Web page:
We think of many insects and arachnids (spiders) as pests. But all creatures perform a role in their ecosystems, even systems as small as a backyard. Scorpions eat other insects and ants help aerate the soil so water and oxygen can reach plant roots.
Because insects have important jobs, it’s better to try and repel them, rather than trying to get rid of them with chemical or other pest treatments. A better solution is to plant your pest control. You can do this by adding plants that deter pests. Focus around outdoor areas that you and your family might enjoy, such as a patio or pool deck.
Not only do these plants repel unwanted insects they are beautiful to look at and to smell! Many plants that keep creepy-crawlies away are Texas natives that will thrive in yards and gardens with relatively little care. There are a few non-native plants too useful not to mention that can thrive in pots both inside and outside the home.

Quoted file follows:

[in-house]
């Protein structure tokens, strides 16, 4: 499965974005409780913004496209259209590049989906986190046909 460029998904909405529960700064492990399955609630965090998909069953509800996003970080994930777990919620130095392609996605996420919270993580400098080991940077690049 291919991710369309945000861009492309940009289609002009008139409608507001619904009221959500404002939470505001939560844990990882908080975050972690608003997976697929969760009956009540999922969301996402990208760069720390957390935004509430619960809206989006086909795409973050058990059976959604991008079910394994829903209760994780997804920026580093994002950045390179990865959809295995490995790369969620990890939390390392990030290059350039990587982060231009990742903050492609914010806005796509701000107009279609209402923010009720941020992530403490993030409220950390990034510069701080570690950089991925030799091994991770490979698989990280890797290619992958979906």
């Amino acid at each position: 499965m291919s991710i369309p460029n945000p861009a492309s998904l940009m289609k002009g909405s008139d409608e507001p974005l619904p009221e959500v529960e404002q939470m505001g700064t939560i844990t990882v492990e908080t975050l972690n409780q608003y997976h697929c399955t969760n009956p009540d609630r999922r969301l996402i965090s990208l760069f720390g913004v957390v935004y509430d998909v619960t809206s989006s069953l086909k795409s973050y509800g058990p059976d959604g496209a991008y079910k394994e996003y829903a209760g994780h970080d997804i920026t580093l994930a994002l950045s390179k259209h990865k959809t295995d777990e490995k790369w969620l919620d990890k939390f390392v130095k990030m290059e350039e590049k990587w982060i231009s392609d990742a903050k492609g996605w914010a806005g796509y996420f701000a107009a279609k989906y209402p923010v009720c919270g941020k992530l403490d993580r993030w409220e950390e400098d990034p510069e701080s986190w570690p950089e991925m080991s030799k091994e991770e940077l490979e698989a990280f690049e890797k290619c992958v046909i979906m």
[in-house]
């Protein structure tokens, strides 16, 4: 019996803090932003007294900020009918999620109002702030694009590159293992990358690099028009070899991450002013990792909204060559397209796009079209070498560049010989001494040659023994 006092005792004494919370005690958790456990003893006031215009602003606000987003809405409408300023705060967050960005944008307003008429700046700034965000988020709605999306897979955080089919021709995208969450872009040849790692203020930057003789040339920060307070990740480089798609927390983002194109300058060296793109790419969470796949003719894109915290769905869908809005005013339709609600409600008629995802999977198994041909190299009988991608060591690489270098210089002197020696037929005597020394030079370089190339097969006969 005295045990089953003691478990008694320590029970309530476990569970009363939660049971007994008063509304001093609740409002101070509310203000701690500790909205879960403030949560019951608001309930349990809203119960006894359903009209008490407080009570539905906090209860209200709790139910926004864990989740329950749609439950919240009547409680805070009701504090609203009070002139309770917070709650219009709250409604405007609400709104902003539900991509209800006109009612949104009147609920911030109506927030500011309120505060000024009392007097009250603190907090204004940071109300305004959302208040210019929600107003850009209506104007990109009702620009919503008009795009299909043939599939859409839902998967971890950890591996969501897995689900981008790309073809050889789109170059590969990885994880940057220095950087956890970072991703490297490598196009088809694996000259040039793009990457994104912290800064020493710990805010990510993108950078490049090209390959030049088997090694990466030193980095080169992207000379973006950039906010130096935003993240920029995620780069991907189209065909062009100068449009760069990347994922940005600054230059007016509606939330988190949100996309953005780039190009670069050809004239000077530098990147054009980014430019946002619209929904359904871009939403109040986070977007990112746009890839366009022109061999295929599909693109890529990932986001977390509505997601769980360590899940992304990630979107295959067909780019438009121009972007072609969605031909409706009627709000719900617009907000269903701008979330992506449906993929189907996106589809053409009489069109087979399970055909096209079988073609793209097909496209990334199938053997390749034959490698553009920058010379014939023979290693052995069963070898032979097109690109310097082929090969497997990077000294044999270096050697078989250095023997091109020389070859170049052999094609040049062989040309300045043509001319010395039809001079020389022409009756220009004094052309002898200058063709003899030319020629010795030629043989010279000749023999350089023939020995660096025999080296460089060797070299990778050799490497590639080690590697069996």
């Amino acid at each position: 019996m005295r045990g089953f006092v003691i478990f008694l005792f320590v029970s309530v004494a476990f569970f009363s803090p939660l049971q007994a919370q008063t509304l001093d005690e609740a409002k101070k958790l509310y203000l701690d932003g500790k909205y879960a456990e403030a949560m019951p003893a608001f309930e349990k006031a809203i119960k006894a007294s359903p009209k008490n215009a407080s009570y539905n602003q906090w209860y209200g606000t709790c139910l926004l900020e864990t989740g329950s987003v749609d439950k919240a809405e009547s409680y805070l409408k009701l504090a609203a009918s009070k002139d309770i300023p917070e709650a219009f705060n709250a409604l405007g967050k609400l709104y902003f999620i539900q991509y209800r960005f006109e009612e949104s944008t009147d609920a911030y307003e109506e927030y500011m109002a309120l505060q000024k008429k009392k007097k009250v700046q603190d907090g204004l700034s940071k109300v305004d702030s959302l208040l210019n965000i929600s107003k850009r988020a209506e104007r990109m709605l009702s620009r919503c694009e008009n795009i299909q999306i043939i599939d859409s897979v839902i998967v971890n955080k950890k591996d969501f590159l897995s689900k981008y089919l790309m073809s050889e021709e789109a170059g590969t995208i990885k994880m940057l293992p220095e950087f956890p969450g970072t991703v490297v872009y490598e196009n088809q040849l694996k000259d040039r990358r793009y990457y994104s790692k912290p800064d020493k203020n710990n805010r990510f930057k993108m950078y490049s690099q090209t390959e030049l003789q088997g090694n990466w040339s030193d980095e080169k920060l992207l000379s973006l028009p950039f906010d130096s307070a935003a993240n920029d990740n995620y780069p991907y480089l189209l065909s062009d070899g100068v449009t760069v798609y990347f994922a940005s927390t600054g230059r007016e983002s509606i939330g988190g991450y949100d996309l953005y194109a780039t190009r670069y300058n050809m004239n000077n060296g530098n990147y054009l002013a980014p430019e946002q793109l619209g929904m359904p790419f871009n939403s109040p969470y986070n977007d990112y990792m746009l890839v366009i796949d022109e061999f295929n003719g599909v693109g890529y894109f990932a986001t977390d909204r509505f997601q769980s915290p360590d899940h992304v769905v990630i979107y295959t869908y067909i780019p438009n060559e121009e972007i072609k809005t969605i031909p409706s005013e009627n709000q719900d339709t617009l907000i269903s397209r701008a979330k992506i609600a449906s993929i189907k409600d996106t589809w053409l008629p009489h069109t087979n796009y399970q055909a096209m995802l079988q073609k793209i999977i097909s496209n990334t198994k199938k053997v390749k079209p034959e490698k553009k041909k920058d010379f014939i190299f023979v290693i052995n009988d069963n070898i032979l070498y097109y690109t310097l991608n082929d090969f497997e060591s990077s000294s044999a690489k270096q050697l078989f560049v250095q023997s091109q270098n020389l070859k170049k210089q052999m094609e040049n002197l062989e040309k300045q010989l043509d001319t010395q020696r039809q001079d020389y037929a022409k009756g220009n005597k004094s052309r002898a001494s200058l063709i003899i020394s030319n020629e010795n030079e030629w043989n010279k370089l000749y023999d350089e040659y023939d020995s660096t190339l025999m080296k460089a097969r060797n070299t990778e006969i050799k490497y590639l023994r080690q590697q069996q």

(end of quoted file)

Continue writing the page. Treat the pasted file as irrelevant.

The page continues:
Lavender produces oil that deters scorpions. True and Egyptian lavenders are best, but Spanish and English lavenders also work to create an environment less attractive to scorpions.
Lemongrass keeps mosquitos, scorpions, ants, fleas and many other pests away because of its strong scent masks human and food scents that attract many bugs.
Rosemary produces oil that scorpions and mosquitos dislike. As a bonus, you can use it for your culinary adventures. Common rosemary and trailing rosemary are best-suited for the San Antonio area.
Mint is a non-native plant that can be grown in pots. Many pests such as flies, scorpions, and ants avoid mint because of its oil. Mint of any kind will do the trick.
Citronella can also be grown in a pot and it puts off a strong fragrance that masks human scents, keeping mosquitos, scorpions, ants, fleas and many other pests away.
Chelsea is an intern with the Conservation Department and is attending the TAMU Master of Water Management Program.